[dns-operations] root server address in whois

Steve Gibbard scg at gibbard.org
Sun May 25 20:58:17 UTC 2008

The list below is a result of a bunch of renumberings over the years, so 
there's no question that how to deal with renumbering has been an issue in 
the past.  Whether it will continue to be an issue is presumably a matter 
of whether all the renumbering that needs to happen has already happened, 
or whether there's more to come.  Past performance is not a guarantee of 
future performance, and all that...

There are a few reasons why a renumbering might be necessary:

* Root server needs to be moved, anycasted, etc., and other things in the
   subnet can't.
* Political issues:  Root server needs independence from organization
   owning IP address space (whether the root server is changing operators
   or not).
* Anything else I'm missing?

Looking at the 13 root server addresses, 12 of them are being announced as 
/24.  The only other top level DNS service happening in those 12 /24s is 
DNS for .ARPA.  It may be that those networks are all sufficiently 
independent already.  The remaining one is D Root, at the University of 
Maryland.  It's still part of a campus /16.  Even if we assume its /24 
could be broken out of that /16, there are 92 hosts that responded to a 
scan of that /24, so the root server does not appear to be alone there. 
So, it looks like moving or anycasting D Root would probably require 
renumbering, but moving any of the others might not at this point.

Ed's data below appears to show that renumbering a root server for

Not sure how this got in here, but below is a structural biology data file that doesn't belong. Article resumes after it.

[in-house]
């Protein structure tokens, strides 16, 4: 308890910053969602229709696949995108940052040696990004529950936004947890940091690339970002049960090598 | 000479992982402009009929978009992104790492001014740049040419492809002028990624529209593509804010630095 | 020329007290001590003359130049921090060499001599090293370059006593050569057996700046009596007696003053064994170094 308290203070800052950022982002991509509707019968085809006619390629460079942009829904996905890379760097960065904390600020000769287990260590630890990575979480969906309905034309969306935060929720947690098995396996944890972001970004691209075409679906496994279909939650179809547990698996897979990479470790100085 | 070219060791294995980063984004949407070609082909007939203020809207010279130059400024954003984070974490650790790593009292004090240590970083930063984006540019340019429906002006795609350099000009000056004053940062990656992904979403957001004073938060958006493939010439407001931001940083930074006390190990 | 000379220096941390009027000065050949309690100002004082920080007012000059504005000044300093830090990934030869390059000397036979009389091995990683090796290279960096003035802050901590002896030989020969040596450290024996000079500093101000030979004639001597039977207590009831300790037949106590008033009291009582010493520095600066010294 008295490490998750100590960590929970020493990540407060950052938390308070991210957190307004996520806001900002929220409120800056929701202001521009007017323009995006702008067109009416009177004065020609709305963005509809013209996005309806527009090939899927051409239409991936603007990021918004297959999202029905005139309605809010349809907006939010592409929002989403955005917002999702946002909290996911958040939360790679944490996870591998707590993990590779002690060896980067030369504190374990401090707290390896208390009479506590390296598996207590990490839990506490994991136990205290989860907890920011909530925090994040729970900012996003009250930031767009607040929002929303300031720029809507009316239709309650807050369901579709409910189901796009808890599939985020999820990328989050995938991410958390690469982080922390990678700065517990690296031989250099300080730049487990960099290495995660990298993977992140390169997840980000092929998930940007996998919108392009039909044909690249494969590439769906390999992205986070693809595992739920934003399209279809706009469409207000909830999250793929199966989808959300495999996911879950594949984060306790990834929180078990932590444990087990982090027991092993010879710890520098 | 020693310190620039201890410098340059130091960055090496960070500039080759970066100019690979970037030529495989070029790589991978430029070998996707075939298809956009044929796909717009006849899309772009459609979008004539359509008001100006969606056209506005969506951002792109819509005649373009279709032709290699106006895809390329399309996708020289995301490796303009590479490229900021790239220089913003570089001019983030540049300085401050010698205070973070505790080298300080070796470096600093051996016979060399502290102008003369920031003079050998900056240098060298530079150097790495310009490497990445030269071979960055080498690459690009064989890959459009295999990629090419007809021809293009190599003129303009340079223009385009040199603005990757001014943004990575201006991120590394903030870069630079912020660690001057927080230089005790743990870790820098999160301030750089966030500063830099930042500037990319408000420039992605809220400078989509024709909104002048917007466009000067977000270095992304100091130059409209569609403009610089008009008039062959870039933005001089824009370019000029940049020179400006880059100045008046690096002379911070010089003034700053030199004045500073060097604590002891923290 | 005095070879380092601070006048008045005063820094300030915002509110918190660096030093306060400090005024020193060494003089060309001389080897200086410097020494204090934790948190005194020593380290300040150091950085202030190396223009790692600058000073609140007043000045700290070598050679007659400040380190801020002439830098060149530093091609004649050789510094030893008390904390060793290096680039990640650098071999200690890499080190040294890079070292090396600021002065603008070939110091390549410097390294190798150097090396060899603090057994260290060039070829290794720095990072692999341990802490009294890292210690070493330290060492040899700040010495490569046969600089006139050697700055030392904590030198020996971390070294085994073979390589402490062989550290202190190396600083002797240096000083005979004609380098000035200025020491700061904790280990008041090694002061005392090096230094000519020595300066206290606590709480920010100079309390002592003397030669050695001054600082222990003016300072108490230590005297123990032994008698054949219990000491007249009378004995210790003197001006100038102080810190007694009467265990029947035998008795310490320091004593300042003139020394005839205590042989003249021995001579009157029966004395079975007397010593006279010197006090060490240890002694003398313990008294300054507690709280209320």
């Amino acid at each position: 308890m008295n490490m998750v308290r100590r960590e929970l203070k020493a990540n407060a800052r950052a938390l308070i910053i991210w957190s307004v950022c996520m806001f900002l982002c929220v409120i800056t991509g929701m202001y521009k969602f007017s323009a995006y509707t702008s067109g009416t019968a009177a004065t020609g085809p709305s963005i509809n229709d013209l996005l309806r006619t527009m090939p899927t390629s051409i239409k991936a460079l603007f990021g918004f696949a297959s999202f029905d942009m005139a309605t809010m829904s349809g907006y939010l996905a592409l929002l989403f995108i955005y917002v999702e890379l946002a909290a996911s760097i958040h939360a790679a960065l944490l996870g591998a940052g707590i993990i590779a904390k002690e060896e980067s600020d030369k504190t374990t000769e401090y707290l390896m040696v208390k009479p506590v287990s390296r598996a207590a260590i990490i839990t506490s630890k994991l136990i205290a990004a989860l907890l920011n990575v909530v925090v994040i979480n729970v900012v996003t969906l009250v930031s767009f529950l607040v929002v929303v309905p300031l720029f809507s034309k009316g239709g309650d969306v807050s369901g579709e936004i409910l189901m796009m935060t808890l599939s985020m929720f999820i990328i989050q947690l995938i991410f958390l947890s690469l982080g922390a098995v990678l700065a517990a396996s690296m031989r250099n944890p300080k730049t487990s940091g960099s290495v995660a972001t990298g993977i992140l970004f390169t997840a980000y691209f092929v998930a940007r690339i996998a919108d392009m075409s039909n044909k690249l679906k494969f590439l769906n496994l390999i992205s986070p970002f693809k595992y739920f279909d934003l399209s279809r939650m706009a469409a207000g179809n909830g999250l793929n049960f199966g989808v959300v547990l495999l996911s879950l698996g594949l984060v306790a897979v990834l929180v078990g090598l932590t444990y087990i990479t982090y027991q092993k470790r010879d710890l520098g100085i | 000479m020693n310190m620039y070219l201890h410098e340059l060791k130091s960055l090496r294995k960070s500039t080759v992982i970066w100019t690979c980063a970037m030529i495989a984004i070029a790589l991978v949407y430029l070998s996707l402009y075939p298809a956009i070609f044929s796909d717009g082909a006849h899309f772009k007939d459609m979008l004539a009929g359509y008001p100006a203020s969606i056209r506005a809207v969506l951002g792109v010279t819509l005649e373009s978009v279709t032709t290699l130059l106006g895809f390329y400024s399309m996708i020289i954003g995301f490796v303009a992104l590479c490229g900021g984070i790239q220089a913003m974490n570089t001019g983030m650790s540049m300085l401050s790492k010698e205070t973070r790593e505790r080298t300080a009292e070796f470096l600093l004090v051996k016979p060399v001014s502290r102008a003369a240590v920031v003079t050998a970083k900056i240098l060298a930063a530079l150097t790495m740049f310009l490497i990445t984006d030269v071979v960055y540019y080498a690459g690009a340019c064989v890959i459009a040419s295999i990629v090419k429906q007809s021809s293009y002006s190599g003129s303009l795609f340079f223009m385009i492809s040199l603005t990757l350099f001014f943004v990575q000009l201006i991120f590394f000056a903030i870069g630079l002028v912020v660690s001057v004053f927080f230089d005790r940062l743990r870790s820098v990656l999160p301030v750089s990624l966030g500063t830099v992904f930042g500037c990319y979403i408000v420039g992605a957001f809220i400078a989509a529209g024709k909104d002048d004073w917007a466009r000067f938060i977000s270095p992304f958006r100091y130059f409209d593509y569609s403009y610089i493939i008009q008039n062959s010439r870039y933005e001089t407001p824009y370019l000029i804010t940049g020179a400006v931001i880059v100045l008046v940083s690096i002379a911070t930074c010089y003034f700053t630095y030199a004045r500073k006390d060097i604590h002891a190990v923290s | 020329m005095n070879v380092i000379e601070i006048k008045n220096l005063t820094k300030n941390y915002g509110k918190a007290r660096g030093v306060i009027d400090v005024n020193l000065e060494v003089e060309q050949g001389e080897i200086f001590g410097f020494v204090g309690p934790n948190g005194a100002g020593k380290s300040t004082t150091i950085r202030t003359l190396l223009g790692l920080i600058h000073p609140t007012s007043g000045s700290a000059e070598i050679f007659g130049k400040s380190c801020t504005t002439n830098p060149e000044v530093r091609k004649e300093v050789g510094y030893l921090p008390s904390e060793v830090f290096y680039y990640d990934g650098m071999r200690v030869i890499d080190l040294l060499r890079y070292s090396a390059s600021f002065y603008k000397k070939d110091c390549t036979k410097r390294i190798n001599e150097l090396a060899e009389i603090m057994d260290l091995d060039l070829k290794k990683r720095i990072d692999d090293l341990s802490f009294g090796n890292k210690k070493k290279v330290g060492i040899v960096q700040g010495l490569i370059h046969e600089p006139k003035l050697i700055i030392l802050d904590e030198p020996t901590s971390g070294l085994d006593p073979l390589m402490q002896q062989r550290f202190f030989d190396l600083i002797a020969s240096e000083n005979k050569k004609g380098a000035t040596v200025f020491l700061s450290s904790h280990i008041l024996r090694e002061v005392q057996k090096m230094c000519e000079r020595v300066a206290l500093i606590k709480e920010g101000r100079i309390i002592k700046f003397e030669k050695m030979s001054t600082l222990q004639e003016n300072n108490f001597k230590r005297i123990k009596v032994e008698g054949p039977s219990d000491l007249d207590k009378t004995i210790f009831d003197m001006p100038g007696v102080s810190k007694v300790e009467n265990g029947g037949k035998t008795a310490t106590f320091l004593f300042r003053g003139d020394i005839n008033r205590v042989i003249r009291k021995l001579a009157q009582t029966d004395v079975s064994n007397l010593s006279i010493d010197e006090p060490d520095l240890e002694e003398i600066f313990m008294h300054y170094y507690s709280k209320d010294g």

political control shouldn't now be necessary unless changing who the root 
operator is.

So, that leaves the issue of what happens if one of the root operators 
gets replaced.  From my understanding of the current agreements, that 
would probably require renumbering the roots.  Would the current root 
operators (aside from UMD) be willing to package their root server /24s 
with their root servers, such that if their root server gets transferred 
to another organization, the /24 will go with it, or would that be seen as 
giving up too much control?


On Fri, 23 May 2008, Edward Lewis wrote:

> Looking into the ARIN, APNIC, and RIPE whois servers, here are there
> registered organizations for the IPv4 addresses in use for the root
> servers.  In the left column are the letter and the operator
> according to www.root-servers.org.
> I took the liberty of abbreviating...
> root-servers IP address      whois entries
> A VeriSign      OrgName: VeriSign Infrastructure & Operations
> B ISI  OrgName: B.Root-Server-OPS
> C Cogent     OrgName: PSI Inc.
> D UMD     OrgName: UMD = University of Maryland
> F ISC     OrgName: ISC
> G U.S. DOD    OrgName: U.S. DoD (NIC)
> H U.S. Army     OrgName: Headquarters, USAAISC
> I Autonomica   Autonomica
> J VeriSign   OrgName: VeriSign Global Registry Services
> L ICANN     OrgName: ICANN
> M WIDE Proj    The University of Tokyo/Info-Tech Center
> A  DEFGHIJKL  = seems normal (operator and registered address holder match)
>  BC         M = not exact matches>
> The "mismatch" in C is (maybe) a matter of Cogent not updating
> (transfering) the registrations from PSI when they acquired/merged.
> For M - WIDE is a project at the University of Tokyo.
> For B - I don't know how to read that.  The whois entry doesn't mention ISI.
> It might be that the L-root incident is a one time event.  (For
> whatever little value that point is.)
> -- 
> -=-=-=-=-=-=-=-=-=-=-=-=-=-=-=-=-=-=-=-=-=-=-=-=-=-=-=-=-=-=-=-=-=-=-=-=-=-
> Edward Lewis                                                +1-571-434-5468
> NeuStar
> Never confuse activity with progress.  Activity pays more.
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